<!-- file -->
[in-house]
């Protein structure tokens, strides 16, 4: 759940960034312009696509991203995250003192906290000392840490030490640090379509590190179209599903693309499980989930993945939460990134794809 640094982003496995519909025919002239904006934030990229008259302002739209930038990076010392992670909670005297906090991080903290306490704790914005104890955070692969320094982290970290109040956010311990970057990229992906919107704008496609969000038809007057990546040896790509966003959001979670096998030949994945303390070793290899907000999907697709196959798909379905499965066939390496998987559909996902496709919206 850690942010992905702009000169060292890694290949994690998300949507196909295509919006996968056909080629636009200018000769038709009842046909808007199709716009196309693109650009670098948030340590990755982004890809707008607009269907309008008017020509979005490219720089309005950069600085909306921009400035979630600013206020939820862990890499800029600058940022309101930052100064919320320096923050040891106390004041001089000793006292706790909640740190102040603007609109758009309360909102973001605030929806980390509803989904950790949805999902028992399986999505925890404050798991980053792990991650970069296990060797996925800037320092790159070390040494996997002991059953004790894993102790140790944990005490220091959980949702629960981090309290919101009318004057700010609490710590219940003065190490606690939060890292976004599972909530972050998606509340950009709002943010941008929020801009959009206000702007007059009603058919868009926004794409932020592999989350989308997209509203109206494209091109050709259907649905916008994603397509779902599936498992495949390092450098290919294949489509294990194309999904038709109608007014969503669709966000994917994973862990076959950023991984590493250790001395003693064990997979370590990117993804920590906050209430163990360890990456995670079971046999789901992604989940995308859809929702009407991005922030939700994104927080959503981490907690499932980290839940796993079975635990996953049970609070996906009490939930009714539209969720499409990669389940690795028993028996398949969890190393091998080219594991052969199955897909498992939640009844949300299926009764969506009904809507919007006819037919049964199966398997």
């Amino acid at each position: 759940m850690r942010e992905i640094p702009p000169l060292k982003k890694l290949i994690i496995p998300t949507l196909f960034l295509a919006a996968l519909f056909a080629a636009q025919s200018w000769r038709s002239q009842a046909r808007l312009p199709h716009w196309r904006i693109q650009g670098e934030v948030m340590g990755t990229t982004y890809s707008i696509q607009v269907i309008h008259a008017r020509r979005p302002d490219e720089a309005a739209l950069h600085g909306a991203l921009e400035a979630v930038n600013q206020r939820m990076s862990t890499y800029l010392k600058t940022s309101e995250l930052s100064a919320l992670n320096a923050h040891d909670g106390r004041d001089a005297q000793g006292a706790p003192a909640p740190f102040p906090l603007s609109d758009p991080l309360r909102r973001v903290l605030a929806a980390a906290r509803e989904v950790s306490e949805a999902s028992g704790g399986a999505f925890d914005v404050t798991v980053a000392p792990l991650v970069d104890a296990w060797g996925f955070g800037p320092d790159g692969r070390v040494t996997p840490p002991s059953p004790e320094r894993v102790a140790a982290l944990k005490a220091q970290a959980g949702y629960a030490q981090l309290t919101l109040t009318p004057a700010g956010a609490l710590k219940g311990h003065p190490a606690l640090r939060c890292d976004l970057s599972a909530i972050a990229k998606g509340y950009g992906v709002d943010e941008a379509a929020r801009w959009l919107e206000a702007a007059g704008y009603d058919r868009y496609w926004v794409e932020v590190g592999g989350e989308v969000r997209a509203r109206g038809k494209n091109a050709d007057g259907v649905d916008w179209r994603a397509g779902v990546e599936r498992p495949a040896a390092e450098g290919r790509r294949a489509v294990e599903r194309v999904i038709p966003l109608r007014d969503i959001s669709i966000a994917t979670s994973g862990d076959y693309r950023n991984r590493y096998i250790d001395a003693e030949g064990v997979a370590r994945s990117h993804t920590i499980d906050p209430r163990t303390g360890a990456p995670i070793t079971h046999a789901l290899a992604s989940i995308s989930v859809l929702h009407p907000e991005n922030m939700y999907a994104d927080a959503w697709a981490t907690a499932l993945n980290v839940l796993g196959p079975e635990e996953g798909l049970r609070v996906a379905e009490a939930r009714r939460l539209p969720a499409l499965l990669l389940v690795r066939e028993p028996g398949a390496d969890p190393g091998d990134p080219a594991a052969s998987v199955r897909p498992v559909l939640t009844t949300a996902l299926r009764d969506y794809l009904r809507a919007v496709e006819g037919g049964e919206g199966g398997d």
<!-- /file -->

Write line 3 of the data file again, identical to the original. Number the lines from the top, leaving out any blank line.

């Amino acid at each position: 759940m850690r942010e992905i640094p702009p000169l060292k982003k890694l290949i994690i496995p998300t949507l196909f960034l295509a919006a996968l519909f056909a080629a636009q025919s200018w000769r038709s002239q009842a046909r808007l312009p199709h716009w196309r904006i693109q650009g670098e934030v948030m340590g990755t990229t982004y890809s707008i696509q607009v269907i309008h008259a008017r020509r979005p302002d490219e720089a309005a739209l950069h600085g909306a991203l921009e400035a979630v930038n600013q206020r939820m990076s862990t890499y800029l010392k600058t940022s309101e995250l930052s100064a919320l992670n320096a923050h040891d909670g106390r004041d001089a005297q000793g006292a706790p003192a909640p740190f102040p906090l603007s609109d758009p991080l309360r909102r973001v903290l605030a929806a980390a906290r509803e989904v950790s306490e949805a999902s028992g704790g399986a999505f925890d914005v404050t798991v980053a000392p792990l991650v970069d104890a296990w060797g996925f955070g800037p320092d790159g692969r070390v040494t996997p840490p002991s059953p004790e320094r894993v102790a140790a982290l944990k005490a220091q970290a959980g949702y629960a030490q981090l309290t919101l109040t009318p004057a700010g956010a609490l710590k219940g311990h003065p190490a606690l640090r939060c890292d976004l970057s599972a909530i972050a990229k998606g509340y950009g992906v709002d943010e941008a379509a929020r801009w959009l919107e206000a702007a007059g704008y009603d058919r868009y496609w926004v794409e932020v590190g592999g989350e989308v969000r997209a509203r109206g038809k494209n091109a050709d007057g259907v649905d916008w179209r994603a397509g779902v990546e599936r498992p495949a040896a390092e450098g290919r790509r294949a489509v294990e599903r194309v999904i038709p966003l109608r007014d969503i959001s669709i966000a994917t979670s994973g862990d076959y693309r950023n991984r590493y096998i250790d001395a003693e030949g064990v997979a370590r994945s990117h993804t920590i499980d906050p209430r163990t303390g360890a990456p995670i070793t079971h046999a789901l290899a992604s989940i995308s989930v859809l929702h009407p907000e991005n922030m939700y999907a994104d927080a959503w697709a981490t907690a499932l993945n980290v839940l796993g196959p079975e635990e996953g798909l049970r609070v996906a379905e009490a939930r009714r939460l539209p969720a499409l499965l990669l389940v690795r066939e028993p028996g398949a390496d969890p190393g091998d990134p080219a594991a052969s998987v199955r897909p498992v559909l939640t009844t949300a996902l299926r009764d969506y794809l009904r809507a919007v496709e006819g037919g049964e919206g199966g398997d």